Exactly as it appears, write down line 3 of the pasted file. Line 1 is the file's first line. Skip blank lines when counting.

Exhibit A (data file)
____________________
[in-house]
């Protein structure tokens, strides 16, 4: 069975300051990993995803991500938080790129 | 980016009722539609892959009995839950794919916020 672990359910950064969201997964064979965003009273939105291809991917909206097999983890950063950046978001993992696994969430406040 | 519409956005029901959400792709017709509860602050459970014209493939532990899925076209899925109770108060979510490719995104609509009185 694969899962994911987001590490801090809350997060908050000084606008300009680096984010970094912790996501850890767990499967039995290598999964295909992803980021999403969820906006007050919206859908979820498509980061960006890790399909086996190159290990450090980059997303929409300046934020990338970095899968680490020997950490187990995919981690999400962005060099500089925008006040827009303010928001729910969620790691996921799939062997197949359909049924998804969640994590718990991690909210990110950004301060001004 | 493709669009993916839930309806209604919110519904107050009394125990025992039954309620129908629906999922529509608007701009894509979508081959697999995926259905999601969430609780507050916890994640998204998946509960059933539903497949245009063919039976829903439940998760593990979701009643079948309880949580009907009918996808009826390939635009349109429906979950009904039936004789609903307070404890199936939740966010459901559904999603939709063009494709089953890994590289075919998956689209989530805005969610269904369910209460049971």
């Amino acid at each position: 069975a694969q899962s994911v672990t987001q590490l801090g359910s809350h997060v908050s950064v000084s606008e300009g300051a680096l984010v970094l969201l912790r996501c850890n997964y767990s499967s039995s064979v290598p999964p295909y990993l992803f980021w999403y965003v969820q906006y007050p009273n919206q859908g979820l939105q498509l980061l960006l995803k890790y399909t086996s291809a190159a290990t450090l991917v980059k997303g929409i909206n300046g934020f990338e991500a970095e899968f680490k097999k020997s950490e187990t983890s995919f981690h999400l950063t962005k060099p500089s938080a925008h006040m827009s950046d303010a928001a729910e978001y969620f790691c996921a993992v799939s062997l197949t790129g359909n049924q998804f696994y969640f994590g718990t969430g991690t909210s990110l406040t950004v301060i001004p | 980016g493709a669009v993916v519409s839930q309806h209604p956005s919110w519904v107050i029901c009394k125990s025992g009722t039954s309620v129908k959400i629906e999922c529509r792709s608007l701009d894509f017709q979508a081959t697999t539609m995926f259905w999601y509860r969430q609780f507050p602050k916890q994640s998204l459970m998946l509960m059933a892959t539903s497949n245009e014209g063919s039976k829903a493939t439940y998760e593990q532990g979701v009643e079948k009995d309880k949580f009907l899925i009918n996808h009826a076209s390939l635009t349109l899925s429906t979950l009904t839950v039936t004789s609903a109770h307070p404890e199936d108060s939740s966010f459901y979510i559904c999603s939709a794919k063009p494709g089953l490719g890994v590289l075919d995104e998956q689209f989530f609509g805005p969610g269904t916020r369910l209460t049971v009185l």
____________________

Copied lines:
């Amino acid at each position: 069975a694969q899962s994911v672990t987001q590490l801090g359910s809350h997060v908050s950064v000084s606008e300009g300051a680096l984010v970094l969201l912790r996501c850890n997964y767990s499967s039995s064979v290598p999964p295909y990993l992803f980021w999403y965003v969820q906006y007050p009273n919206q859908g979820l939105q498509l980061l960006l995803k890790y399909t086996s291809a190159a290990t450090l991917v980059k997303g929409i909206n300046g934020f990338e991500a970095e899968f680490k097999k020997s950490e187990t983890s995919f981690h999400l950063t962005k060099p500089s938080a925008h006040m827009s950046d303010a928001a729910e978001y969620f790691c996921a993992v799939s062997l197949t790129g359909n049924q998804f696994y969640f994590g718990t969430g991690t909210s990110l406040t950004v301060i001004p | 980016g493709a669009v993916v519409s839930q309806h209604p956005s919110w519904v107050i029901c009394k125990s025992g009722t039954s309620v129908k959400i629906e999922c529509r792709s608007l701009d894509f017709q979508a081959t697999t539609m995926f259905w999601y509860r969430q609780f507050p602050k916890q994640s998204l459970m998946l509960m059933a892959t539903s497949n245009e014209g063919s039976k829903a493939t439940y998760e593990q532990g979701v009643e079948k009995d309880k949580f009907l899925i009918n996808h009826a076209s390939l635009t349109l899925s429906t979950l009904t839950v039936t004789s609903a109770h307070p404890e199936d108060s939740s966010f459901y979510i559904c999603s939709a794919k063009p494709g089953l490719g890994v590289l075919d995104e998956q689209f989530f609509g805005p969610g269904t916020r369910l209460t049971v009185l």